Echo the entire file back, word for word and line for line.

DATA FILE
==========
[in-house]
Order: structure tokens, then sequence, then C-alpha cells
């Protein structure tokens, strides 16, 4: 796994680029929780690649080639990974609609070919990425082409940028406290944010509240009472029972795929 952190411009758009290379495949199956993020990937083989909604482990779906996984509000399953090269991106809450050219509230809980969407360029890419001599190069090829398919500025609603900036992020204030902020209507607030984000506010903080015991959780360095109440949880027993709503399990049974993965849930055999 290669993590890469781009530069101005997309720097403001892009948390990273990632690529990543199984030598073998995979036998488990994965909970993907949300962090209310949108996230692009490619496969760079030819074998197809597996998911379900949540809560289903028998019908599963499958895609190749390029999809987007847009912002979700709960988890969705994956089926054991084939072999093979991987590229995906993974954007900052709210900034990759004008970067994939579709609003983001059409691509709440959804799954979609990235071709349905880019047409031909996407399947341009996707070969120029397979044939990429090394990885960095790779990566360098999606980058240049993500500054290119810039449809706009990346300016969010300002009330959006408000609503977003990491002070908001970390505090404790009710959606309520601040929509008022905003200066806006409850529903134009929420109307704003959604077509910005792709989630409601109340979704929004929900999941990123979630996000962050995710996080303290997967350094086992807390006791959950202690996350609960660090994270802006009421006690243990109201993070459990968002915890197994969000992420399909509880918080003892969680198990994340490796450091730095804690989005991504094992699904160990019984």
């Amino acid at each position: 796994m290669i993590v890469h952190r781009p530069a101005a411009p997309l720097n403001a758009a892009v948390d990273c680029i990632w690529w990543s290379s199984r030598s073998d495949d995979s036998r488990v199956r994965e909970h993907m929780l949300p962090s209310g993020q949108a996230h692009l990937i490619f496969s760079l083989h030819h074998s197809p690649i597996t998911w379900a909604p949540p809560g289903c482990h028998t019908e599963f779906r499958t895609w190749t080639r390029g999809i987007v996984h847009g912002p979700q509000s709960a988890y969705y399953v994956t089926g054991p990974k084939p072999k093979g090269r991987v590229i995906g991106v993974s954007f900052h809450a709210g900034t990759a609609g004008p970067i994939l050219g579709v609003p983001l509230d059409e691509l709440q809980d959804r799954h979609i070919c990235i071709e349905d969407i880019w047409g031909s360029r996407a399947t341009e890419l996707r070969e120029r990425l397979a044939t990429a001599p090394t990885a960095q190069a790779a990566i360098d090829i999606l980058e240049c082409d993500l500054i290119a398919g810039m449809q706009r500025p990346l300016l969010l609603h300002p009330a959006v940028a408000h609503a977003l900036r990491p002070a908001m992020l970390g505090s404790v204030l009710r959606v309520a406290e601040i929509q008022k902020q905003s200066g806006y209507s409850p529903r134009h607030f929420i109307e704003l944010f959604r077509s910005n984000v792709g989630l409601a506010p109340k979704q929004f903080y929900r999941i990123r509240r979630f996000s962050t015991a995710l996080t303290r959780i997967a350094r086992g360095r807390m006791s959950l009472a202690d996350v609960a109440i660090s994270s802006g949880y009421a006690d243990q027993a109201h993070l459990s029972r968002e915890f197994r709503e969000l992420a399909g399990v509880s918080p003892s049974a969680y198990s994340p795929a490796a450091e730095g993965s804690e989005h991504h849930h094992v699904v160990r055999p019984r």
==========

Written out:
[in-house]
Order: structure tokens, then sequence, then C-alpha cells
């Protein structure tokens, strides 16, 4: 796994680029929780690649080639990974609609070919990425082409940028406290944010509240009472029972795929 952190411009758009290379495949199956993020990937083989909604482990779906996984509000399953090269991106809450050219509230809980969407360029890419001599190069090829398919500025609603900036992020204030902020209507607030984000506010903080015991959780360095109440949880027993709503399990049974993965849930055999 290669993590890469781009530069101005997309720097403001892009948390990273990632690529990543199984030598073998995979036998488990994965909970993907949300962090209310949108996230692009490619496969760079030819074998197809597996998911379900949540809560289903028998019908599963499958895609190749390029999809987007847009912002979700709960988890969705994956089926054991084939072999093979991987590229995906993974954007900052709210900034990759004008970067994939579709609003983001059409691509709440959804799954979609990235071709349905880019047409031909996407399947341009996707070969120029397979044939990429090394990885960095790779990566360098999606980058240049993500500054290119810039449809706009990346300016969010300002009330959006408000609503977003990491002070908001970390505090404790009710959606309520601040929509008022905003200066806006409850529903134009929420109307704003959604077509910005792709989630409601109340979704929004929900999941990123979630996000962050995710996080303290997967350094086992807390006791959950202690996350609960660090994270802006009421006690243990109201993070459990968002915890197994969000992420399909509880918080003892969680198990994340490796450091730095804690989005991504094992699904160990019984």
């Amino acid at each position: 796994m290669i993590v890469h952190r781009p530069a101005a411009p997309l720097n403001a758009a892009v948390d990273c680029i990632w690529w990543s290379s199984r030598s073998d495949d995979s036998r488990v199956r994965e909970h993907m929780l949300p962090s209310g993020q949108a996230h692009l990937i490619f496969s760079l083989h030819h074998s197809p690649i597996t998911w379900a909604p949540p809560g289903c482990h028998t019908e599963f779906r499958t895609w190749t080639r390029g999809i987007v996984h847009g912002p979700q509000s709960a988890y969705y399953v994956t089926g054991p990974k084939p072999k093979g090269r991987v590229i995906g991106v993974s954007f900052h809450a709210g900034t990759a609609g004008p970067i994939l050219g579709v609003p983001l509230d059409e691509l709440q809980d959804r799954h979609i070919c990235i071709e349905d969407i880019w047409g031909s360029r996407a399947t341009e890419l996707r070969e120029r990425l397979a044939t990429a001599p090394t990885a960095q190069a790779a990566i360098d090829i999606l980058e240049c082409d993500l500054i290119a398919g810039m449809q706009r500025p990346l300016l969010l609603h300002p009330a959006v940028a408000h609503a977003l900036r990491p002070a908001m992020l970390g505090s404790v204030l009710r959606v309520a406290e601040i929509q008022k902020q905003s200066g806006y209507s409850p529903r134009h607030f929420i109307e704003l944010f959604r077509s910005n984000v792709g989630l409601a506010p109340k979704q929004f903080y929900r999941i990123r509240r979630f996000s962050t015991a995710l996080t303290r959780i997967a350094r086992g360095r807390m006791s959950l009472a202690d996350v609960a109440i660090s994270s802006g949880y009421a006690d243990q027993a109201h993070l459990s029972r968002e915890f197994r709503e969000l992420a399909g399990v509880s918080p003892s049974a969680y198990s994340p795929a490796a450091e730095g993965s804690e989005h991504h849930h094992v699904v160990r055999p019984r």